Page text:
“Is there no agency that that can advance some allowance to this couple”, asked the Judge. “I’m speechless”, he said, “because this is a country that boasts about all the aid it provides worldwide. We can send people out to Africa and our troops to Chad but are there any Good Samaritans in our government offices at home. I’m amazed at the situation”, he said.
Before adjourning the case, Judge Neilan complimented the court interpreter on his ability to speak Latvian, Lithuanian and Russian. “I have three languages myself”, he confided, “Irish, English and Bad!”
Slow down and speed up!
While there is no doubt that speed causes countless accidents, it is right that somebody has, at long last, addressed the problems caused by snail-paced drivers.
The Road Safety Officer for County Mayo, Mr. Noel Gibbons, spoke out last week and said that slow drivers, who held up other road users, joined speed-merchants as being culpable in the toll of carnage on our roads.
Appealing to motorists to drive at speeds appropriate to the conditions, or else give way to vehicles stuck behind, Mr. Gibbons said such drivers unknowingly contributed to other motorists making overtaking manoeuvres that were sometimes fatal. Very slow driving often amounted to driving without due care and attention, he said.
He pointed out that, in 2006, almost 3 per cent of collisions were caused by improper overtaking and reminded motorists that it was not an offence to pull onto the hard-shoulder briefly, provided there were no pedestrians or cyclists present, and allow a tailback of traffic to pass by.
That said, the Road Safety Officer stressed that fast moving vehicles did not have the right to bully or intimidate slower moving traffic.
Sligo County Council’s new Chairman had a somewhat embarrassing start to his year in office. Minutes after being elected Chairman of the local authority, Councillor Jude Devins suffered the political equivalent of the commentator who praises a footballer just before he misses a penalty or a jockey described as going well before falling at the next fence.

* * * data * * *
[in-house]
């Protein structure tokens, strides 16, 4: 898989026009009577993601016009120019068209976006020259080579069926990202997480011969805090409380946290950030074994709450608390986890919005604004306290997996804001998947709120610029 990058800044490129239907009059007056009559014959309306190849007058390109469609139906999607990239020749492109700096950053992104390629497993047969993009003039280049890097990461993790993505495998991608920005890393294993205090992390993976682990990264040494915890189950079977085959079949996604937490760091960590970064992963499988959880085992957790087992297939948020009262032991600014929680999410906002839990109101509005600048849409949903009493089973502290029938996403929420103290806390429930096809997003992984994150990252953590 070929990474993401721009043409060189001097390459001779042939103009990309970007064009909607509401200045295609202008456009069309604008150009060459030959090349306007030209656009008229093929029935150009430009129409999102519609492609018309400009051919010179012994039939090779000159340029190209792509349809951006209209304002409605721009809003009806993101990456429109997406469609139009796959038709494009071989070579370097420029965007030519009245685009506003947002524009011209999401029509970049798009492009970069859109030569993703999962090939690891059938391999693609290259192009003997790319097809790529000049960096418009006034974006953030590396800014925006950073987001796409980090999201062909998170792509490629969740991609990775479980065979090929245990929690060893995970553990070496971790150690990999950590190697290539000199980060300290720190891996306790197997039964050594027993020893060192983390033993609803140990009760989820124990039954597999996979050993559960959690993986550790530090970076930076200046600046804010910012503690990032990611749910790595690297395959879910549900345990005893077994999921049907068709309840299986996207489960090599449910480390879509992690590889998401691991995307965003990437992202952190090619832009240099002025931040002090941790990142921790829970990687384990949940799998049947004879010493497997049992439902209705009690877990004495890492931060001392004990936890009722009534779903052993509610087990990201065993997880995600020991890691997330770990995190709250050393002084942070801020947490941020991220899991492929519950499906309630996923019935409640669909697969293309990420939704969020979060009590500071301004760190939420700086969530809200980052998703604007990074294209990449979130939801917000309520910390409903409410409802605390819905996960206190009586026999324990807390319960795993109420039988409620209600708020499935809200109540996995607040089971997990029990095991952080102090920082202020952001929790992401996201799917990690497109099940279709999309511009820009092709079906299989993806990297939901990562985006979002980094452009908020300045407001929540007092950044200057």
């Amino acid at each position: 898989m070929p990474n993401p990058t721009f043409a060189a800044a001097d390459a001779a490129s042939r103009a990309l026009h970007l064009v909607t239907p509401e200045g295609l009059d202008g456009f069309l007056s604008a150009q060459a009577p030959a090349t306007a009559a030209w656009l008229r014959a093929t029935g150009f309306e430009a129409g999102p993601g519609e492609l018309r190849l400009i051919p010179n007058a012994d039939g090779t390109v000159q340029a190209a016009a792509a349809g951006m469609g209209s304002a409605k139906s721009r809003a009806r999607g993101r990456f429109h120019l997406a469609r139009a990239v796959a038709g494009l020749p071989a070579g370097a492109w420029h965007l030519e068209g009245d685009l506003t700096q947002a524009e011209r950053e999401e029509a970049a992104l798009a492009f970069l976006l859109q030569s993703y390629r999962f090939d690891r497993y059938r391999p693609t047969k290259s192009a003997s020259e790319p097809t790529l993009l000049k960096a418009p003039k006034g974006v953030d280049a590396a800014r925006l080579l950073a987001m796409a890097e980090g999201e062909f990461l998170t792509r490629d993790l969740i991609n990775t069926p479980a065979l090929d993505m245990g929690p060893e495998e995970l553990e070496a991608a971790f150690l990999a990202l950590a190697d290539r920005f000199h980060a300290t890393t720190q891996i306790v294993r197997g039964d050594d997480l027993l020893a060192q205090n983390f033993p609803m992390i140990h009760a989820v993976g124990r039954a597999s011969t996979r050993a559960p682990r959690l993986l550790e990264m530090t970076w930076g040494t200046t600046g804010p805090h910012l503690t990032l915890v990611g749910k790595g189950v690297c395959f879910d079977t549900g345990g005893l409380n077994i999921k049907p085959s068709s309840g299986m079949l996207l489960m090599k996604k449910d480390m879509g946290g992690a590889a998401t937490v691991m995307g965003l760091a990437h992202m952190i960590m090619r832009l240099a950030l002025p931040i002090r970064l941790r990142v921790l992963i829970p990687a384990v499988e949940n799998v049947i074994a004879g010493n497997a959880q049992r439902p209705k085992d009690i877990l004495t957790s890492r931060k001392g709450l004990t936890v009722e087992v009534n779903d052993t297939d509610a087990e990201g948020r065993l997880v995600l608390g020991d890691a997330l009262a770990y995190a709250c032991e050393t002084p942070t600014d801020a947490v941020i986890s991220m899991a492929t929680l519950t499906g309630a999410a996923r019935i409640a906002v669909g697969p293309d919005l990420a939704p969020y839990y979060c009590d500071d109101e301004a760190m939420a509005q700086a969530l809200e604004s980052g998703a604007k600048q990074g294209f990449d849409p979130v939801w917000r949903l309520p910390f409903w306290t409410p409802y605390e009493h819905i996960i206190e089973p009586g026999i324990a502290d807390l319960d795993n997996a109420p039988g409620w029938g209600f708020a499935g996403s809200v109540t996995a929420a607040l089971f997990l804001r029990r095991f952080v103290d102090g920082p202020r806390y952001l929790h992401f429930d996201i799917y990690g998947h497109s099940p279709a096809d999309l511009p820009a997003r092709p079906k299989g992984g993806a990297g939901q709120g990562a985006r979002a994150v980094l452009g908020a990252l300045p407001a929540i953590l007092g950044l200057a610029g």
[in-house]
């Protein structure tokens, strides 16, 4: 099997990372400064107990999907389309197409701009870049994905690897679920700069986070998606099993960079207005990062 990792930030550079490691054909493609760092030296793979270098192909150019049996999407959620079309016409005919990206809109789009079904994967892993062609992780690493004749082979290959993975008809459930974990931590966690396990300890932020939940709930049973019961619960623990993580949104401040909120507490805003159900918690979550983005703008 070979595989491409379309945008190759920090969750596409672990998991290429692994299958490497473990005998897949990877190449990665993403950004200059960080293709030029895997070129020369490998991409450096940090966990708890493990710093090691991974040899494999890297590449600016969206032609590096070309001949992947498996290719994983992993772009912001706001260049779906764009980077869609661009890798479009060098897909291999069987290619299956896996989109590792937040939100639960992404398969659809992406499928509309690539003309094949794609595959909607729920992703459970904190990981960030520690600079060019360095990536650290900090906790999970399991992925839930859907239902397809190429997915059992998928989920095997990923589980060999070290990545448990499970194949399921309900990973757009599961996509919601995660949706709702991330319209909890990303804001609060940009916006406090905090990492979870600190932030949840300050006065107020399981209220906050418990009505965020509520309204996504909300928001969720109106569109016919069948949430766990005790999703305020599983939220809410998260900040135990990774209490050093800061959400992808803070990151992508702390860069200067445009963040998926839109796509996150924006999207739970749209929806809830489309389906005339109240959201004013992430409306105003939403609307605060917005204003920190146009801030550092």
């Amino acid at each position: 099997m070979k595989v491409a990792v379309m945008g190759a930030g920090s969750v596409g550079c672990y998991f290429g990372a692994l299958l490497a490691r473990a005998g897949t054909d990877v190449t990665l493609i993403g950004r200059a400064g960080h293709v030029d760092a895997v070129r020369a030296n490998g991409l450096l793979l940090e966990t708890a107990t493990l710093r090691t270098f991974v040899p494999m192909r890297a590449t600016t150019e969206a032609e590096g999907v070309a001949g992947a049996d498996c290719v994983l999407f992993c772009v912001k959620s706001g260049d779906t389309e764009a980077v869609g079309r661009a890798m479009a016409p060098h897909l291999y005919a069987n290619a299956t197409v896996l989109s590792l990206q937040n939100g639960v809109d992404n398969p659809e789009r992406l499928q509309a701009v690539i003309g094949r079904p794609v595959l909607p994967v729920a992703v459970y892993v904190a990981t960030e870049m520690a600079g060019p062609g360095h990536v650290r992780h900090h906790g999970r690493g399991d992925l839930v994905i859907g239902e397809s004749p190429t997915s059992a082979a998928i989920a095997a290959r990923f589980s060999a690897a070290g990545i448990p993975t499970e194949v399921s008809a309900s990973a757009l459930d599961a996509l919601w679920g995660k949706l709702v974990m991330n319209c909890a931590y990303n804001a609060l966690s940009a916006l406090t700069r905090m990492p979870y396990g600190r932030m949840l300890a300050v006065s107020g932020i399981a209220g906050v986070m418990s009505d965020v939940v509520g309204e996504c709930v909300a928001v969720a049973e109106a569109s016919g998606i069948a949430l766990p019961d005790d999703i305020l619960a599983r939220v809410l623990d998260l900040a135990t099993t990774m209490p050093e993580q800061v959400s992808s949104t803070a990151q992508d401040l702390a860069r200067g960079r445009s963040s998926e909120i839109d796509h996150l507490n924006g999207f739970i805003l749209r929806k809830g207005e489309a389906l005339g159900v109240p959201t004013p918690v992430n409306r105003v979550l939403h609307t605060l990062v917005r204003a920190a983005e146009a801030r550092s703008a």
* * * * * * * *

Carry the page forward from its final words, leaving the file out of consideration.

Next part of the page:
Once installed in the chair, Councillor Devins informed his colleagues that, before commencing business, he wanted to lay down the law regarding mobile phones in the chamber. He wanted all phones to be switched off and, even if they were kept on ‘silent’, the members were not to deal with any calls during the course of the meeting.
According to the report, the new Chairman was so forceful in his instruction that, there and then, several members immediately whipped out their phones and turned them off. Then, just as they were settling down, the calm in the council chamber was shattered by a loud, persistent ringing that kept going until the red-faced Chairman realised that his own phone was the offending item!
In what may well be a mischievous understatement, According to reports, the Chairman’s acute embarrassment caused unbridled amusement in the crowded room.
An under the table affair
John and Mary were having dinner in a certain city restaurant on Saturday night last and it was noticeable to other diners from their body language and the way they held hands that they had eyes only for each other. But, then, their waitress, taking another order at a table a few feet away, noticed that John was ever so slowly sliding down his chair and under the table. Mary, meanwhile, seemed unconcerned.
The waitress watched as John slid all the way down his chair until he was completely under the table and out of sight. All the while, Mary remained calm and unruffled, so much so that the waitress felt obliged to act.
“Excuse me, madam, but your husband has just slid under the table”, she said, in a worried voice. Mary looked at her, a grim expression on her face. “Actually, he hasn’t, he’s just walked in the door”, she replied.